Below I have compiled a list of assets needed to design for wearables and also some legal considerations and culprits.
A few weeks ago the UX team at Jayway had a competence day around wearables, specifically Android Wear, Microsoft Band and the Apple Watch. We started out by reading up on the different design principles (linked below). After that we selected a service or an idea and started sketching for the various platforms.
At the end of the day we all had a few ideas and sketches. For fun I wanted to take the sketches to visual mock-ups and started searching design assets and this is what I came up with:
This is by far the most complete set of assets. There are guidelines, samples, Photoshop, Illustrator and Sketch files. You can find fonts and shapes. They really offer it all. Well done Google! It’s almost overwhelming so I tried to collect the most important links here:
Apart from two good guides on PDF with lots of design details there isn’t much more assets around. So I created a Microsoft Band Photoshop Template for you to use with watch face and different tiles and layouts. I also included the links to the guides:
There are lots of useful assets around, watch faces, fonts and templates for all the controls and in bothPhotoshop and Sketch format. And it’s easy to get started. The templates are really complete and well designed. Here are the links to the various places:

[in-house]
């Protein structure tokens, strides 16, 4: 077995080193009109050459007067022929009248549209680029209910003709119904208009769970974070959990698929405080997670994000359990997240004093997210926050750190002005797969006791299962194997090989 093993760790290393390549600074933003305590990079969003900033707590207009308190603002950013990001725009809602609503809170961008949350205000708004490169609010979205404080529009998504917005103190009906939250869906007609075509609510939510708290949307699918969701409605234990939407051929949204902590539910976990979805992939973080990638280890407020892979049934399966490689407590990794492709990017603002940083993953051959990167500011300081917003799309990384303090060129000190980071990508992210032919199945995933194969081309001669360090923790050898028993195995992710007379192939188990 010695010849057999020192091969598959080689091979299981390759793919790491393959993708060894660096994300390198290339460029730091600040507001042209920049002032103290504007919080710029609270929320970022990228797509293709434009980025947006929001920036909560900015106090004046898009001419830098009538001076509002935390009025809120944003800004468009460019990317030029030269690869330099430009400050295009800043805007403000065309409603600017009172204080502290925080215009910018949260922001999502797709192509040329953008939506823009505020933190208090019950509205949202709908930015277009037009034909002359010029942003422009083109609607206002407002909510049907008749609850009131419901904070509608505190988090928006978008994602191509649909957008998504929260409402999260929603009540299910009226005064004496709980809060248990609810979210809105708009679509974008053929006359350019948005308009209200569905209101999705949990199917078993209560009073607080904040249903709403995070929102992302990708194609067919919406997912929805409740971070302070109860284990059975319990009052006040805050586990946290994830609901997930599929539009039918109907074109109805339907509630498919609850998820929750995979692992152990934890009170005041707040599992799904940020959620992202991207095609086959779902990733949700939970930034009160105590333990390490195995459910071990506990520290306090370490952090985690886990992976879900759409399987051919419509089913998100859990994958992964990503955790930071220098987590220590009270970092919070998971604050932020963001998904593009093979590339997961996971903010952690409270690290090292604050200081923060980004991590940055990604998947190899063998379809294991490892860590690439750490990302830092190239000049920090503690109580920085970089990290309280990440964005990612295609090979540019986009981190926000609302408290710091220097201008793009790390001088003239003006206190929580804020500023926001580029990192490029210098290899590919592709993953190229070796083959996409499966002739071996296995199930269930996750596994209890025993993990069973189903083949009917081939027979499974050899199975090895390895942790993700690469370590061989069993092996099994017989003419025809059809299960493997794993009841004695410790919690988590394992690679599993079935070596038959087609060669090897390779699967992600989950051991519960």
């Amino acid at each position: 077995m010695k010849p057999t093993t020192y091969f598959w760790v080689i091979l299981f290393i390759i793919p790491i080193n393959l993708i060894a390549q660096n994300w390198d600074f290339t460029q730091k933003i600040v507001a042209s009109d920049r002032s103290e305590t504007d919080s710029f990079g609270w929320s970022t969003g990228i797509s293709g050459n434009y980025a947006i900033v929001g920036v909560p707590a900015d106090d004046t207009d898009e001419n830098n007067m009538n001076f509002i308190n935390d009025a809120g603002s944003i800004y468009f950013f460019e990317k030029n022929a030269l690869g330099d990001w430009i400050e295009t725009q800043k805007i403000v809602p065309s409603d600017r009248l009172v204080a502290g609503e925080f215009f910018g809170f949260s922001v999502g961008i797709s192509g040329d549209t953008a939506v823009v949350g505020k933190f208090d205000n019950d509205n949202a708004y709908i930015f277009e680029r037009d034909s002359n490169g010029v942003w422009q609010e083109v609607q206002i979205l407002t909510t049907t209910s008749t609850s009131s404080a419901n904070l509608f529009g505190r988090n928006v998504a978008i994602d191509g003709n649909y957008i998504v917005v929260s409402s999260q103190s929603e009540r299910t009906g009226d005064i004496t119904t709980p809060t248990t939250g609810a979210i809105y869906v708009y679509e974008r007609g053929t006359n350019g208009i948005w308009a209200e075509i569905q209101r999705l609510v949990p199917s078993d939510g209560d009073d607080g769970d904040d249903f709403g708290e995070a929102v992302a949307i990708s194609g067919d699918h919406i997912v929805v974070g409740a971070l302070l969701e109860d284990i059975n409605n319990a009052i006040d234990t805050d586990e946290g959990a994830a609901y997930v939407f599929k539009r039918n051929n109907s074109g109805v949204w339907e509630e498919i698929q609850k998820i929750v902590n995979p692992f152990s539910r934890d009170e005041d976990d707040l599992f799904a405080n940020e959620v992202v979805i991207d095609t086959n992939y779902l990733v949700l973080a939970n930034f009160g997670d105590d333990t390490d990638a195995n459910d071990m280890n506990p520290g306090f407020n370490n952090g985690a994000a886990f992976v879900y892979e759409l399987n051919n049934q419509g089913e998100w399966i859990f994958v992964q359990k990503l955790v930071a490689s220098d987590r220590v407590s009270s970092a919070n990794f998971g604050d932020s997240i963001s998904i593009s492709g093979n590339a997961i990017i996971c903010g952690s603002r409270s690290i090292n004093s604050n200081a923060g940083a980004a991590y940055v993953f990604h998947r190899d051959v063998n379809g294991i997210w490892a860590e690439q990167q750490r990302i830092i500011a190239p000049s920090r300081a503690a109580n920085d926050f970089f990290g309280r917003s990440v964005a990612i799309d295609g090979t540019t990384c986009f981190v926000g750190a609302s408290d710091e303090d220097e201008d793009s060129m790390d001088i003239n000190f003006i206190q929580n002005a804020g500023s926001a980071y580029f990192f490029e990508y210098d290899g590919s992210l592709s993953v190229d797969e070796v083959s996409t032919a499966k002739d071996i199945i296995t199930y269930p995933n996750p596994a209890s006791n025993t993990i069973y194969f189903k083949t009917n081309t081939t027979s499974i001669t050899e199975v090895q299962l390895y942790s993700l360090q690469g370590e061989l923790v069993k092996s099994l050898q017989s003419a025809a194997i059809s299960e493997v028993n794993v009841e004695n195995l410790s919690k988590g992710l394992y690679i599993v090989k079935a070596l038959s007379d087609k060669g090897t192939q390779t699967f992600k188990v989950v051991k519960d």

Going forward there are a few annoyances. It was easy to read up on guidelines and principles but when it comes to design assets there are licensing issues.
Google are doing it the right way. They are licensing all stuff under Creative Commons, just download whats need and get started.
Microsofts guidelines and stuff was ok, use my template if you need it for the designing. But then comes the Segoe font, license only permit you to use on windows, and it can’t be purchased. But I have heard it can be installed on other systems.
For Apple it’s a bit more complicated, you aren’t allowed to download templates without a developer account and the San Francisco font license is as Microsoft – only on Apple systems. However, even if you stretch the rules, there is something in the OTF file so it can’t to be installed on a Windows, I’ve heard…
So to do multiplatform design legally, I need Windows and OS X system and be a registered Apple developer. Apple and Microsoft should look more at Google.